Pride Parade attendees reflect on last spring’s fight against ‘bathroom bill’

AddThis

Photo Credit: Noel Mahouch | Daily Texan Staff

Thousands of people lined the streets of downtown Austin on Saturday night to celebrate the LGBTQ community after Hurricane Harvey forced Austin Pride to reschedule its annual Pride Parade a month ago. 

For some, this year’s parade took on a new meaning following the defeat of Senate Bill 6, informally known as the “bathroom bill.” SB 6, also known as the Texas Privacy Act, was introduced during the 2017 legislative session. If passed, the bill would have required Texans to use the bathroom corresponding to the sex listed on their birth certificates. 

Proponents of the bill hailed it as a protective measure to ensure the safety of women’s bathrooms. Those who stood against it, including Texas Speaker of the House Joe Straus, R-San Antonio, said it was unnecessary and would only damage the lives of transgender Texans.

With the bill in the rearview mirror, attendees said this year’s parade in Austin stood as a reminder of the LGBTQ community’s growing strength against adversity.

“Being here, surrounded by all the rainbow, it makes me feel amazing,” said Auston Carlson, health and society freshman and first-time Pride attendee. “I know the bill wasn’t defeated for exactly the right reasons. I know there was economic backlash, and that was probably the majority of the reason why it got defeated, but the fact that it did get defeated was just amazing. It feels like a triumph for the LGBTQ community — specifically trans people.”

CEOs of dozens of companies, including AT&T, Southwest Airlines and Texas Instruments, banded together to urge lawmakers to derail the bill or risk tarnishing the state’s economy. In the waning days of the regular session, Straus refused to give the bill a committee hearing, effectively killing the bill.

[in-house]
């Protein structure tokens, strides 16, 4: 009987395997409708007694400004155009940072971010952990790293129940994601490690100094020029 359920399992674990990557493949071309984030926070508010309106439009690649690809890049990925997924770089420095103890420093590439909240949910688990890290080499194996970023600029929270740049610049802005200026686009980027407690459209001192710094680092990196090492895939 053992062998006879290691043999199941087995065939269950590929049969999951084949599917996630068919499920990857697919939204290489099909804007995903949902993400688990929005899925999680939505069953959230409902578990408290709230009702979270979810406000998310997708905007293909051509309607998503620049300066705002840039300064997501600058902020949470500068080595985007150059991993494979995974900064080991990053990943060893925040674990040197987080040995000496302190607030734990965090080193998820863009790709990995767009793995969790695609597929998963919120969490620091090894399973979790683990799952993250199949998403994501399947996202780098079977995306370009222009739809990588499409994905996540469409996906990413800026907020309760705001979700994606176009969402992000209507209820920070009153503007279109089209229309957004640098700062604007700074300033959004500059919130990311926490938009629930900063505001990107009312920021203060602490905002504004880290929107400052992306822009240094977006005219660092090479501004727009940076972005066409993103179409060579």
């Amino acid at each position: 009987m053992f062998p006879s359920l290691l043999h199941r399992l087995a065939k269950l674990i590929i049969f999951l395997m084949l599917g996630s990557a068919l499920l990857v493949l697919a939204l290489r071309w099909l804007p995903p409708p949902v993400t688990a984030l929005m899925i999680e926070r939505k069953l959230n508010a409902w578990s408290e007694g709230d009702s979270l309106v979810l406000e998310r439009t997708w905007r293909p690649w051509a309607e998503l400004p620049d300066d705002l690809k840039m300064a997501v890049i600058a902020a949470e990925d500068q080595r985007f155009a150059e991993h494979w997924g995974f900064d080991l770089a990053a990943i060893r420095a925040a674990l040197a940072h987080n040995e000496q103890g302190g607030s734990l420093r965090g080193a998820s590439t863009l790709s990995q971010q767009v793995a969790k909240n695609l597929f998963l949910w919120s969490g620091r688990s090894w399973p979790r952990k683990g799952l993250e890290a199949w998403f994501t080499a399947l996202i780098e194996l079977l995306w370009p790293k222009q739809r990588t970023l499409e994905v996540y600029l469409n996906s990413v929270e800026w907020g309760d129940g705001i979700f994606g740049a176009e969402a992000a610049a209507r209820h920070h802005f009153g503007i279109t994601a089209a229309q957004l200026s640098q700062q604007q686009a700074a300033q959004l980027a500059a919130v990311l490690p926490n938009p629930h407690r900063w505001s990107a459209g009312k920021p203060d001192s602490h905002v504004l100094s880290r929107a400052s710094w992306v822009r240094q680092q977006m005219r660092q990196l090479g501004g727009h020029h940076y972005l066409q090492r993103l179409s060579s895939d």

“This is the right thing to do in order to protect our economy from billions of dollars in losses and more importantly to protect the safety of some very vulnerable young Texans,” Straus said in a news conference three days before the legislative session ended. “There is no reason to make a tragic and a costly mistake.”

The bill, and other versions of it, died during the regular session in the spring. The summer’s special session attempted to revive the bathroom bill, but Straus’ opposition continued, and the bill was doomed.

Mary Blanchard, design freshman and Pride attendee, said she was mortified as she watched the bill go through the legislature last year. It was unbearable to listen to her transgender friends’ fears of the bill, Blanchard said.

“It was really scary. I have a lot of trans friends, and I didn’t want anyone to get hurt or feel like they didn’t belong when they’ve come so far,” Blanchard said. “It was really disheartening because they had fought so much, and they were finally so proud of who they are. It wasn’t right to make them feel closeted again, being forced back.”

With the bill defeated, Blanchard said this year’s Pride Parade meant more to her. Blanchard said even as new obstacles cropped up, Pride stood as a reminder that no hardship could truly stop the community from fighting for their rights.

“We’re even stronger than we were before, so (there’s) definitely a lot to look forward to,” Blanchard said. “We definitely are kind of like a phoenix from the ashes. There’s no bringing us down.”